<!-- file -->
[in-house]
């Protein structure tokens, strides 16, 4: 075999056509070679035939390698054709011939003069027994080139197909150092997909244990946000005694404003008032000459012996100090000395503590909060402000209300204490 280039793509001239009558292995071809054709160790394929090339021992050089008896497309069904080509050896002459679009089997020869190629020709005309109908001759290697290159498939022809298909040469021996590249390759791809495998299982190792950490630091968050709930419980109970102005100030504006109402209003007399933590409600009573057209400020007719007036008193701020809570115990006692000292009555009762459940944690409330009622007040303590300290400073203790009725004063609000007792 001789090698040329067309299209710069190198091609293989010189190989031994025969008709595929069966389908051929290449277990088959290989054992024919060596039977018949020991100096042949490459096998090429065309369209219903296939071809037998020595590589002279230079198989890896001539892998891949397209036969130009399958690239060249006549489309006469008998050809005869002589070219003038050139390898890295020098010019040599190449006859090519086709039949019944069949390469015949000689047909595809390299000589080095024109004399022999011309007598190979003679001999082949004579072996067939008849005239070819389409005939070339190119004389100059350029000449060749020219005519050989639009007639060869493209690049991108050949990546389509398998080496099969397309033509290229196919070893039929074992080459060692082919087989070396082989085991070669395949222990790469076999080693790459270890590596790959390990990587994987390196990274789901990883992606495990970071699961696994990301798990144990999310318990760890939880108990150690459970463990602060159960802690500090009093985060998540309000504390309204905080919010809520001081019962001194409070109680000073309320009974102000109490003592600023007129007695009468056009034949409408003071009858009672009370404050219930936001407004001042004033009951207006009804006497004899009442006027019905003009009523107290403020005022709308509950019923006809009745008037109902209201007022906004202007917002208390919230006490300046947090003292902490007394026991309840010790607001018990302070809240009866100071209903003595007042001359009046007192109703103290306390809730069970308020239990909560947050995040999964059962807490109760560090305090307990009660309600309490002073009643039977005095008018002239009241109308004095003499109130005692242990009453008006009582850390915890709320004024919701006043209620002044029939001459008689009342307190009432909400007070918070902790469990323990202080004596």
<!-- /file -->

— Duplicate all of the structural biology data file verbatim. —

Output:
[in-house]
């Protein structure tokens, strides 16, 4: 075999056509070679035939390698054709011939003069027994080139197909150092997909244990946000005694404003008032000459012996100090000395503590909060402000209300204490 280039793509001239009558292995071809054709160790394929090339021992050089008896497309069904080509050896002459679009089997020869190629020709005309109908001759290697290159498939022809298909040469021996590249390759791809495998299982190792950490630091968050709930419980109970102005100030504006109402209003007399933590409600009573057209400020007719007036008193701020809570115990006692000292009555009762459940944690409330009622007040303590300290400073203790009725004063609000007792 001789090698040329067309299209710069190198091609293989010189190989031994025969008709595929069966389908051929290449277990088959290989054992024919060596039977018949020991100096042949490459096998090429065309369209219903296939071809037998020595590589002279230079198989890896001539892998891949397209036969130009399958690239060249006549489309006469008998050809005869002589070219003038050139390898890295020098010019040599190449006859090519086709039949019944069949390469015949000689047909595809390299000589080095024109004399022999011309007598190979003679001999082949004579072996067939008849005239070819389409005939070339190119004389100059350029000449060749020219005519050989639009007639060869493209690049991108050949990546389509398998080496099969397309033509290229196919070893039929074992080459060692082919087989070396082989085991070669395949222990790469076999080693790459270890590596790959390990990587994987390196990274789901990883992606495990970071699961696994990301798990144990999310318990760890939880108990150690459970463990602060159960802690500090009093985060998540309000504390309204905080919010809520001081019962001194409070109680000073309320009974102000109490003592600023007129007695009468056009034949409408003071009858009672009370404050219930936001407004001042004033009951207006009804006497004899009442006027019905003009009523107290403020005022709308509950019923006809009745008037109902209201007022906004202007917002208390919230006490300046947090003292902490007394026991309840010790607001018990302070809240009866100071209903003595007042001359009046007192109703103290306390809730069970308020239990909560947050995040999964059962807490109760560090305090307990009660309600309490002073009643039977005095008018002239009241109308004095003499109130005692242990009453008006009582850390915890709320004024919701006043209620002044029939001459008689009342307190009432909400007070918070902790469990323990202080004596």